I understand how he feels.  I feel the same way about my baby sister.  She had two older sisters helping her learn about natural birthing (she was the first to bring up csec when she announced her BFP and she told us she did NOT want one!) but in the end she gave in, got induced, and took an epidural that nearly killed her dd.  Her csec was emergent, although it was an iatrogenic emergency.  She told everyone she was planning a VBAC for #2 but we found out later she had lied and planned an ERC for 38 wks.  I only found out when I bumped into her SIL the day before and she asked me if I was excited.  I am disappointed in her (her own birth was a completely uncomplicated and unplanned UC) and sad for my nephew who had some minor issues at birth due to his forced prematurity.  I don't feel like I need to actually forgive my sister, but am most certainly disappointed in her.  So I can totoally relate to how he feels.  I only hope he realizes his wife most likely feels the exact same way about herself!



But...there's absolutely nothing in the OP to suggest that the OP's friend made any of those choices. Nothing. I don't know how I'd feel if someone close to me chose an early induction and/or early ERCS, but it doesn't sound like this was anything like that. And, if this was a case of either believing her baby was in danger, or simply being too exhausted from labour to continue functioning (something that can be very much aggravated by the environment in the hospital), then were does anybody - especially someone who knows full well that he's never going to experience labour himself - get off being "disappointed" in her, or wondering how long it will take to "forgive" her?

 

Honestly, the more I think about his comments, the more my blood boils. It's extremely difficult to deal with teh emotional aftermath of having a c-section when you really, truly, emphatically did not want one. Having someone else - even someone who was there - decide that you gave up too easily or whatever, is just so amazingly unfair. And, I have trouble believing that he's thinking of her in so negative a fashion without her picking up on any of it.

 

And, I'll be honest. A man being that invested in how his child is born kind of creeps me out. I'm totally pro natural birth, but the bottom line is that it's her body that's been permanently altered. He could be hit by a bus tomorrow, and she'll still be dealing with this for the reest of her life. I really think he should talk to a professional - and sooner, not later.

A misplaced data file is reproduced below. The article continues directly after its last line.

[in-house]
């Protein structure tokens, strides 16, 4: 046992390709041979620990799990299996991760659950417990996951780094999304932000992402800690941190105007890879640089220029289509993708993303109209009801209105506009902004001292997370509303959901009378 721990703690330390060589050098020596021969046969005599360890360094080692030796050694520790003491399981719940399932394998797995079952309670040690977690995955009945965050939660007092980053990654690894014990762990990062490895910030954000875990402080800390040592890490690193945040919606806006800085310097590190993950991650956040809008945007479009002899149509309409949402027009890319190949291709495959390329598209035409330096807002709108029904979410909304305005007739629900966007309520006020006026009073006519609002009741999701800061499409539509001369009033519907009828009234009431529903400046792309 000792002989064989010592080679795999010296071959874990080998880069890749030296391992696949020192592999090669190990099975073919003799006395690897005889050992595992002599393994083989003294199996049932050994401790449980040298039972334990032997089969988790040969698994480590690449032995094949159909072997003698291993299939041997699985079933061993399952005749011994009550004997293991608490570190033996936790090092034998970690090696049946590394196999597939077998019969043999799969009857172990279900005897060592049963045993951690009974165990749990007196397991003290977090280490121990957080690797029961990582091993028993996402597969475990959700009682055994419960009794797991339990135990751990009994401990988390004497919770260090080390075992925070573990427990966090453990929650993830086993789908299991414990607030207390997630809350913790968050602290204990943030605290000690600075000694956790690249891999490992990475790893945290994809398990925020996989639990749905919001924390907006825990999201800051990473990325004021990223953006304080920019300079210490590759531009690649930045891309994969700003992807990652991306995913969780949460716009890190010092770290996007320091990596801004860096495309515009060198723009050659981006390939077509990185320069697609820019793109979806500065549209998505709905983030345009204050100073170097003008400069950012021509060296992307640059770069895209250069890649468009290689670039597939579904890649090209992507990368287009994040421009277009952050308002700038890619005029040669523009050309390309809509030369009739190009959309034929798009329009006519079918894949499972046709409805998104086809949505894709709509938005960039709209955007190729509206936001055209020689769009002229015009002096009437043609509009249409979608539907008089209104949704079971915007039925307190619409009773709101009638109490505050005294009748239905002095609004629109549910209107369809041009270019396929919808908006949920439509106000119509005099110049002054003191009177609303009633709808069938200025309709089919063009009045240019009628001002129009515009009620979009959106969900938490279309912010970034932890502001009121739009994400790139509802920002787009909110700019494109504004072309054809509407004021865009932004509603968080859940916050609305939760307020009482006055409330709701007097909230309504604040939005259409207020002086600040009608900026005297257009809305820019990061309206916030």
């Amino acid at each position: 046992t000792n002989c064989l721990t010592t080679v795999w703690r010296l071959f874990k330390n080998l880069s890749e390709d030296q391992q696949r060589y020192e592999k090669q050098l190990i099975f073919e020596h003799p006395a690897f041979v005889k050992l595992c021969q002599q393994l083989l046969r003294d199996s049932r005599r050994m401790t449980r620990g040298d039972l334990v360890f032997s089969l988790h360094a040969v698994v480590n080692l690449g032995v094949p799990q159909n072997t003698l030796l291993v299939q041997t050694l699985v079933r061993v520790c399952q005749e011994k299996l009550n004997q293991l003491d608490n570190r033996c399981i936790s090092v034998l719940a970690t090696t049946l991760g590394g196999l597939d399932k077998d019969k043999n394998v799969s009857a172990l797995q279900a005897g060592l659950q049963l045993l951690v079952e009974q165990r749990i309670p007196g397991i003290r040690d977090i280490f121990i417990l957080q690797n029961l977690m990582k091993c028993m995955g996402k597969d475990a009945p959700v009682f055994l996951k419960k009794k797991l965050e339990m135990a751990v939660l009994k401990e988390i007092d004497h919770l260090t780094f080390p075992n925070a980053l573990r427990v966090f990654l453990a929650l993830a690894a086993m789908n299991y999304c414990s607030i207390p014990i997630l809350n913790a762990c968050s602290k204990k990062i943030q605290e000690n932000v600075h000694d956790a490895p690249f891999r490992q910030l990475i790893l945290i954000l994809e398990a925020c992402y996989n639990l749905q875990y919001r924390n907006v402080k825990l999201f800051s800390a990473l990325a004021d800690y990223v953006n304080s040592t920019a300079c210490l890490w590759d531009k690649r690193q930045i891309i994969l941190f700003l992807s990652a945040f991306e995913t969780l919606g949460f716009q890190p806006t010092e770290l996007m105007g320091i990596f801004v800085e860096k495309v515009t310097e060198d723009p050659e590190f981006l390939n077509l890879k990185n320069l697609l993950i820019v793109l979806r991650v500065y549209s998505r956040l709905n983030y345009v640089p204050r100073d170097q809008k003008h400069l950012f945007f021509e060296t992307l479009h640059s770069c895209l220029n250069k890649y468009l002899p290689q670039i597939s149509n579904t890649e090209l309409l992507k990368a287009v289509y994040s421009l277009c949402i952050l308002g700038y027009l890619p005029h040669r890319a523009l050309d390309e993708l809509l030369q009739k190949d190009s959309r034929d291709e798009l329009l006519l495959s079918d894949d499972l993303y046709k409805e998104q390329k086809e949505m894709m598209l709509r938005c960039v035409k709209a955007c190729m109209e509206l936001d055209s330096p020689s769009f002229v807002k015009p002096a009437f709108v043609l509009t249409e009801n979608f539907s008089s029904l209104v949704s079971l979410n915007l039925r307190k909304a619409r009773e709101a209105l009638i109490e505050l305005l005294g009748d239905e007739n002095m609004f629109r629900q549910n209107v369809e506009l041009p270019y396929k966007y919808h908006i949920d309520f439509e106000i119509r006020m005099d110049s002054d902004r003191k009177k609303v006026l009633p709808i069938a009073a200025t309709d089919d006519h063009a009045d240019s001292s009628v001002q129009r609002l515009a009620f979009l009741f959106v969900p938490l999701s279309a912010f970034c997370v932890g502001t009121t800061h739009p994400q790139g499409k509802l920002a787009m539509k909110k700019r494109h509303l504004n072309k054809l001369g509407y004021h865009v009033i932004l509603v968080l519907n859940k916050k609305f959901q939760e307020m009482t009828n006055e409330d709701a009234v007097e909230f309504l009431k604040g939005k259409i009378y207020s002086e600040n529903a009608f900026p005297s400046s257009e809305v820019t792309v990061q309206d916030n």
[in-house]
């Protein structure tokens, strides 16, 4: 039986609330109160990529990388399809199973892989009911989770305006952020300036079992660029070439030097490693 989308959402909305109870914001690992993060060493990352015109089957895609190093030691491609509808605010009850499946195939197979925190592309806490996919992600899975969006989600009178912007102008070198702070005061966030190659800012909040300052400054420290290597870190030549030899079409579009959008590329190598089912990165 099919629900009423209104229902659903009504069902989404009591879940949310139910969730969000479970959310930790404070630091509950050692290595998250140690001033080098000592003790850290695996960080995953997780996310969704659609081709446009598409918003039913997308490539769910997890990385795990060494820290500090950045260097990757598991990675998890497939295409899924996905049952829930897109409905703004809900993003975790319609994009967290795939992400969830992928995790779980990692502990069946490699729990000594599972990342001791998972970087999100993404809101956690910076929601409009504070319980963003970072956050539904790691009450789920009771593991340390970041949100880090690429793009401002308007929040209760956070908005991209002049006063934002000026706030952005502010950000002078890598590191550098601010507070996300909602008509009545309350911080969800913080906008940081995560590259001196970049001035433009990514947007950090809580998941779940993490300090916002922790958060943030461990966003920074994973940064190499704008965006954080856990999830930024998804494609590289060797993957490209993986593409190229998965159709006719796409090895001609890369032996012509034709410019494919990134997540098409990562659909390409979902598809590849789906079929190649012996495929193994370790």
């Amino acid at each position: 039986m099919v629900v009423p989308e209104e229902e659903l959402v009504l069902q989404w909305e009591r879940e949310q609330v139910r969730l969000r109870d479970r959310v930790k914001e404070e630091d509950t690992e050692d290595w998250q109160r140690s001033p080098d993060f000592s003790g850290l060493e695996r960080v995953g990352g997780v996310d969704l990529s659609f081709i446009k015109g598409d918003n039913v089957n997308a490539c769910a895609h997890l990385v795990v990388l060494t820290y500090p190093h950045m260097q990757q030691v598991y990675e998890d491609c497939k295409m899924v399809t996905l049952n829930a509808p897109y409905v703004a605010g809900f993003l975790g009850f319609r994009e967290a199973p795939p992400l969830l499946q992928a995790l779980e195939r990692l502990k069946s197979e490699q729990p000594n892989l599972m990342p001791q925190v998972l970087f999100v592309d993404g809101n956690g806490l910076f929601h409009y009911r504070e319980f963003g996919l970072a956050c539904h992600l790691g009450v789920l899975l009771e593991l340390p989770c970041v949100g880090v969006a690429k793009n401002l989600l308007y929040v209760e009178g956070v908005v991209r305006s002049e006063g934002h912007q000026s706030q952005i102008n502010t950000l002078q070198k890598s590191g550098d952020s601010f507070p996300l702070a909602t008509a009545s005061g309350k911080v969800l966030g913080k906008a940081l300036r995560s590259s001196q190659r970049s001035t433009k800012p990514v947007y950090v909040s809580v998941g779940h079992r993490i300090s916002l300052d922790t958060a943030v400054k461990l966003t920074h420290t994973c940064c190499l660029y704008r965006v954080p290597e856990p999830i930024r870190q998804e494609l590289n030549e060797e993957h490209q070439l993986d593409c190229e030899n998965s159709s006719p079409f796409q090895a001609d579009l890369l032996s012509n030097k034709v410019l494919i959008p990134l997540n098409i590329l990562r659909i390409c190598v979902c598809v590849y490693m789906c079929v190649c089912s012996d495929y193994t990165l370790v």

post #26 of 30
Thread Starter 
Quote:
Originally Posted by Storm Bride View Post

How long ago was the c-section, OP? As much as that would have sounded lovely to me, I wouldn't have wanted to ride any real distance in a car or do anything that felt like traveling in the early weeks. It's just too hard.


Good point, Storm Bride!  I hadn't even thought of it from that angle.  The baby was born in early January; do you think she'd be comfortable with a 2 hour car trip?
 

 

post #27 of 30
Quote:
Originally Posted by Lamashtu View Post




Good point, Storm Bride!  I hadn't even thought of it from that angle.  The baby was born in early January; do you think she'd be comfortable with a 2 hour car trip?
 

 

 

It really depends - if she's been taking it easy and healing well, maybe.  MAYBE.  If she's been pushing it (and I'm sorry to say that the spousal attitude you describe makes it awfully likely that she's been pushing it), not as likely.

 

But call her.  Tell her that you remember how things were around the 2-3 month mark, when all those hovering friends and relatives went home and the baby was changing so fast.  Ask if there's anything you can do for her.  Tell her that you'd love to have her and the baby up to the cottage - is she feeling up to the drive?  If not, you'll just have to have lots of brunches.

 

I'm with Storm Bride about the husband here.  As far as I'm concerned, the person in labor is the one who has the right to make the decisions about when to ask for anesthesia, when to move to c/s, and how to manage the situation.  Spouses are there for support.  Anyone who thinks he has to "forgive" his wife for bringing his baby into the world had better be prepared to go through labor his own self if he ever wants another one. 

 

post #28 of 30

I'm enraged for your friend. Having had a traumatic c-section, what helped me heal was partly the kindness and care of the team at the hospital but PRIMARILY the love and support of my husband. OP, you sound like a good friend. I think offering her a refuge (your cottage) is a lovely, thoughtful idea. Especially if her husband is holding the c-section against her, having some space and time alone to process might be perfect.

 

It sounds to me like he thinks she "caved". Perhaps there were some other interventions first that failed. But no matter what happened or what choices she made, *she* was the one giving birth, not him. I hope he has the grace to accept that and manages to find some compassion and empathy for her. Poor thing.

post #29 of 30

I really hope that her husband has a good friend to talk to as well.  It sounds like he is grieving the birth experience and maybe doesn't know how to process it.

 

For me, having the support of my husband has been crucial to my recovery.  Hopefully he will come around soon.

post #30 of 30

I think it really has to do with your thoughts and ideas about birth and about yourself as a person, and so when your experience has a certain 'devastating' meaning for you, then it can really crush you and make you feel bad about yourself, blaming yourself etc.

 

I found a technique called EFT (emotional freedom technique) to be the seriously easiest way to deal with these traumatic feelings.

 

*hugs* to everyone experiencing this. While I didn't have a c-section, I had 2 traumatic births that I have healed from and gone on to have an amazing birth. Hang in there, it's possible!